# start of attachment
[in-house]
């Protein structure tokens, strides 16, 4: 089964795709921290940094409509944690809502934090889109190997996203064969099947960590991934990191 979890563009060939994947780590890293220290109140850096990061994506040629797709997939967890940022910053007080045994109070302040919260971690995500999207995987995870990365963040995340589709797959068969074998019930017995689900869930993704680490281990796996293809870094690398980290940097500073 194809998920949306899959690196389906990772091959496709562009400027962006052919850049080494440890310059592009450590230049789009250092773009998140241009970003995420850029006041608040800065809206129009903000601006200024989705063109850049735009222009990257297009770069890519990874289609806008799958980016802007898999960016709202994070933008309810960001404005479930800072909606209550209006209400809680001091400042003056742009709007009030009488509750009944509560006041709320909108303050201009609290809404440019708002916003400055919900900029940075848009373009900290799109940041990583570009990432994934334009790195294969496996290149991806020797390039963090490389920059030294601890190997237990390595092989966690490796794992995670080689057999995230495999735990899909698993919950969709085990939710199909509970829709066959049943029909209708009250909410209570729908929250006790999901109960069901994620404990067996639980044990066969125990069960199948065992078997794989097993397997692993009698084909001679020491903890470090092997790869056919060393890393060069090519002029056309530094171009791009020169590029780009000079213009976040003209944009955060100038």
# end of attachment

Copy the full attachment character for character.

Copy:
[in-house]
């Protein structure tokens, strides 16, 4: 089964795709921290940094409509944690809502934090889109190997996203064969099947960590991934990191 979890563009060939994947780590890293220290109140850096990061994506040629797709997939967890940022910053007080045994109070302040919260971690995500999207995987995870990365963040995340589709797959068969074998019930017995689900869930993704680490281990796996293809870094690398980290940097500073 194809998920949306899959690196389906990772091959496709562009400027962006052919850049080494440890310059592009450590230049789009250092773009998140241009970003995420850029006041608040800065809206129009903000601006200024989705063109850049735009222009990257297009770069890519990874289609806008799958980016802007898999960016709202994070933008309810960001404005479930800072909606209550209006209400809680001091400042003056742009709007009030009488509750009944509560006041709320909108303050201009609290809404440019708002916003400055919900900029940075848009373009900290799109940041990583570009990432994934334009790195294969496996290149991806020797390039963090490389920059030294601890190997237990390595092989966690490796794992995670080689057999995230495999735990899909698993919950969709085990939710199909509970829709066959049943029909209708009250909410209570729908929250006790999901109960069901994620404990067996639980044990066969125990069960199948065992078997794989097993397997692993009698084909001679020491903890470090092997790869056919060393890393060069090519002029056309530094171009791009020169590029780009000079213009976040003209944009955060100038």